Celtic have a well-earned reputation for rearing their own talent, with Kieran Tierney, James Forrest and Callum McGregor coming through the ranks to claim their place in Brendan Rodgers’ first-team squad.
They do not, of course, always get it right. Full-back Andrew Robertson, currently excelling for Liverpool and Scotland, was released for being too small.
Closer to home, they needn’t have gone through the strain of almost missing Wednesday’s midnight transfer deadline as they negotiated central defender Jack Hendry’s transfer from Dundee – and could have saved around £1.2m – if only someone within their youth development programme had come to a different verdict on the 22-year-old back in 2012.
However, although his Celtic hopes appeared to be dashed before he had finished his schooling, Hendry claims he was convinced he could work his way back to the club.
“I was here at Celtic for around seven years when I was younger before going to Partick Thistle,” he explained.
“I started in their first age group, under-9s, until under-16s. It was a mutual decision leaving, to be fair. Moving on was the best thing for me. I learned a lot because I feel moments like that have stood me in good stead and made me a stronger character; I’m definitely better for it.
“Since leaving, I’ve been striving to get to this level. When I was here I was the ball-boy for games at Celtic Park for some big Champions League nights. When you’re a youth player you get that opportunity and I enjoyed watching some big games.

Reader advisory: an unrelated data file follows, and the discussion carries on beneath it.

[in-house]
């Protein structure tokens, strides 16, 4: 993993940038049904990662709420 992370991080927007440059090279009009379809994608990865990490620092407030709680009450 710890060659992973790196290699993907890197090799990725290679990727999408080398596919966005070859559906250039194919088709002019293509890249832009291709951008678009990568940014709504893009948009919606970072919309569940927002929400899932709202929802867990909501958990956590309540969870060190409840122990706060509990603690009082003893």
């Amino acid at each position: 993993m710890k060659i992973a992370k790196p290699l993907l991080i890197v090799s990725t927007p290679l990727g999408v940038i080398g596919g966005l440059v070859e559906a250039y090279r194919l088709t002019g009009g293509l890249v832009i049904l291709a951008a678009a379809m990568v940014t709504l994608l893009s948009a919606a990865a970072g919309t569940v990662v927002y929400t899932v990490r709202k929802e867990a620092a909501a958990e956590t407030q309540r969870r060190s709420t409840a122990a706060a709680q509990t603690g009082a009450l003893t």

“I remember being there for games against the likes of Barcelona. It’s a distant memory now, though. It was great and you take all those moments in and try to relive them when you’re playing on the pitch yourself.
“But I was always striving to be a Celtic player. Now I have the opportunity and I’m thankful for that. When I walked out these doors at 16 I thought to myself: ‘I’m going to come back here’.”
Perhaps tellingly, no-one else from Hendry’s final year at Lennoxtown made the jump into the senior squads.
“Callum and Kieran were here but in the lower age groups,” he said. “We trained at Barrowfield initially before a couple of years here at Lennoxtown. So I know the environment having been here in amongst it before. I know the expectations.”
The public pitches of Scotland are littered with players who abandoned their ambitions after being let go by their boyhood heroes but Hendry insists that giving up was never an option.
“You need to be mentally strong and I feel I have got that in abundance; that’s why I’m sitting here today,” he said.
“There are some lads who don’t go on to make it but you need to be mentally strong and I feel I am. My family are over the moon and really proud of me, but they never doubted me either, knowing the type of person I am.
“They’re quite overwhelmed that I’ve managed to do it, but the sky is the limit and you need to keep pushing and pushing and pushing while believing in your ability.”
Hendry’s path led him to Partick Thistle and Wigan, including loan spells with Shrewsbury Town and MK Dons before he returned to Scotland with Dundee last summer.
“You need to always believe in your ability,” he said. “I’ve always done so. Sometimes going to those kind of places makes you better as a player and as a person. I’ve learned from that and, hopefully, that will stand me in good stead for the future.”
Even Hendry’s steely self-belief was tested on Wednesday as the clock ticked down while disputes over the size of the fee and the possibility that he might be loaned back to Neil McCann’s side for the remainder of the campaign delayed the conclusion of the deal.
“It was a bit stressful at times,” he admits. “It was a long, drawn-out process and I’m just thankful that it got done. Yes, it went on but the main thing is that I’m here now.”
“I was a wee bit anxious when Dundee said that they wanted to keep hold of me and I’m just grateful to Dundee for letting me go.”